For all of the changes we saw, we still reveled in a wilderness so remote and untraveled that we saw only one other person on our 90-mile, six-day trip from Pingo Lake to Kavachurak Lake. We caught grayling in the river and sautéed it for dinner while sheltering from the hot sun under a propped-up raft. We gorged on wild blueberries. For an hour in a bug-quelling wind atop a hillside we watched a grizzly and its cubs, unaware of our presence, cavort and splash across the tundra.
All this as caribou shepherded their young down from the summer calving grounds as they have done for thousands of years. We didn’t see many, but we knew they were out there, somewhere, cantering in synchronized, thousandfold troupes, inches apart yet never jostling one another, their leg tendons a veritable orchestra of clicking castanets, their hooves clattering on stones. These tawny creatures drift along their ancient trails like tendrils of smoke through one of our last great wild places.
These parks are an essential treasure of our democracy, conceived by Congress and presidents past as monuments for posterity. Now they offer a look at the future of climate change, which has slammed into the Arctic in ways not yet seen in the temperate world.
Unable to sleep one night, I slipped past my dozing son and emerged from our tent into the surreal soft light of a midnight sunset as a rainbow arced like an heaven-sent bridge over the river. In times like this I could only think about both of my sons and how they and all of our future generations will be left to face the uncertainties of an overheated planet.
‘A Trash Heap for Our Children’ How Norilsk, in the Russian Arctic, Became One of the Most Polluted Places on Earth
Via Inside Climate News
At the International Climate Summit in Glasgow
by Seth Borenstein @ the COP-26 /
The Arctic is warming three times faster than the rest of the planet and is on such a knife’s edge of survival that the U.N. climate negotiations underway in Scotland this week could make the difference between ice and water at the top of the world in the same way that a couple of tenths of a degree matter around the freezing mark, scientists say.
The fate of the Arctic looms large during the climate talks in Glasgow — the farthest north the negotiations have taken place — because what happens in the Arctic doesn’t stay in the Arctic. Scientists believe the warming there is already contributing to weather calamities elsewhere around the world.
“If we end up in a seasonally sea ice-free Arctic in the summertime, that’s something human civilization has never known,” said former NASA chief scientist Waleed Abdalati, who runs the University of Colorado’s environment program. “That’s like taking a sledgehammer to the climate system.”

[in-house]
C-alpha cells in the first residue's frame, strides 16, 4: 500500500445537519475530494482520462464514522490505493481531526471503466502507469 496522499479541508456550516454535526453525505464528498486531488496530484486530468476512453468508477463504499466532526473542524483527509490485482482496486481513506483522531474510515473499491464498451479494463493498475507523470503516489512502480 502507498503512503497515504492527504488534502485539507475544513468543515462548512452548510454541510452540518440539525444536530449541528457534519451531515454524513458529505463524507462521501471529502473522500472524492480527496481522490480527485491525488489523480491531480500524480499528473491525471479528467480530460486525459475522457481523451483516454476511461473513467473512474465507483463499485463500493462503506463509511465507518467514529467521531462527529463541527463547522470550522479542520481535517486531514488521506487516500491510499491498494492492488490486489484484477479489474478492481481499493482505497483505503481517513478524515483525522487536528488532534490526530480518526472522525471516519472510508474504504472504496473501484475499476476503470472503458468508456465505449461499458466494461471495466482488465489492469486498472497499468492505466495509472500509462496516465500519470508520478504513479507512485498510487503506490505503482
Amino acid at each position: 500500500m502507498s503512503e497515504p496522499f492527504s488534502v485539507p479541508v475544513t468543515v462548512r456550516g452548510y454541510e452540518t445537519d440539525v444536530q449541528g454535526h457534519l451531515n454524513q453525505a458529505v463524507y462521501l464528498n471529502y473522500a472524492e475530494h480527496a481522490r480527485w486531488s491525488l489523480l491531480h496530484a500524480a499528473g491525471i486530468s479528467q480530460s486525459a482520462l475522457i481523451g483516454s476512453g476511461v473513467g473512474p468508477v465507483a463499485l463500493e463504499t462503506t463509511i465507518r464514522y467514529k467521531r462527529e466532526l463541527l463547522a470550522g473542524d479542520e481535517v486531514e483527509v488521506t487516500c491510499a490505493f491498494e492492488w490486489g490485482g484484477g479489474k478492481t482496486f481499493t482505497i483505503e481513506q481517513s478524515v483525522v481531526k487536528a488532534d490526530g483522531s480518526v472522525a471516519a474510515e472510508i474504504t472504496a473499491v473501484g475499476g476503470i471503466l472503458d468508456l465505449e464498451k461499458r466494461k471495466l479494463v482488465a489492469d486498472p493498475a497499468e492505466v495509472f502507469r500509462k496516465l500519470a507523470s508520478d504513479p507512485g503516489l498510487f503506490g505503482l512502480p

What’s happening in the Arctic is a runaway effect.
What Happens in the North Doesn't Stay in the North
It's All Connected
Ben See (@ClimateBen) Tweeted:
Hardly anybody on Earth knows that the Arctic is warming 3 to 4 times faster than the rest of the planet as its sea ice is destroyed during the abrupt climate change event of 20th/21st century capitalism. Radical action is required now in 2021. Nobody will be immune to this.
It's All Connected
You often hear @MichaelEMann say the models underestimate the connection... a connection between climate change and a more amp’d - wavy jet... you can see how when we have a natural wavy jet pattern, which is very established this spring/summer, climate change impacts enhance it, by having more energy in the system (heat and moisture) magnifying extremes.
Jennifer Francis of Woods Hole Research Institute drew the connection back in 2015. Viewing an increase in jet stream waviness, she and fellow authors concluded, “These results suggest that as the Arctic continues to warm faster than elsewhere in response to rising greenhouse-gas concentrations, the frequency of extreme weather events caused by persistent jet-stream patterns will increase...”
Some models which emphasize Arctic heating show a tripling by the end of the century. But if we can keep global heating under 2°C/3.6°F, we can likely avert those increases.
This is why we need dramatic reductions in burning coal, oil and natural gas beginning immediately, as well as in deforestation, another significant source of climate pollution. The emergence of radical impacts demands radical action. Business as usual is done. If we want to leave a world with which our children can cope, when the capacity of humanity and nature to adapt is stressed beyond the breaking point, we need to rise up as people and demand change now.
Via Zachary Labe/UCI - https://sites.uci.edu/zlabe/arctic-sea-ice-figures/
Observations and global climate model experiments identifying linkages between Arctic climate change (especially due to sea ice) and large-scale atmospheric circulation in the mid-latitudes.
Ground Temperatures Hit 118 Degrees in the Arctic Circle
The 118-degree-Fahrenheit temperature was measured on the ground in Verkhojansk, in Yakutia, Eastern Siberia, by the European Space Agency’s Copernicus Sentinel satellites.
Norway taken to Court over drilling in the Arctic
The People vs. Arctic Oil
Follow the MOSAIC Expedition into the Arctic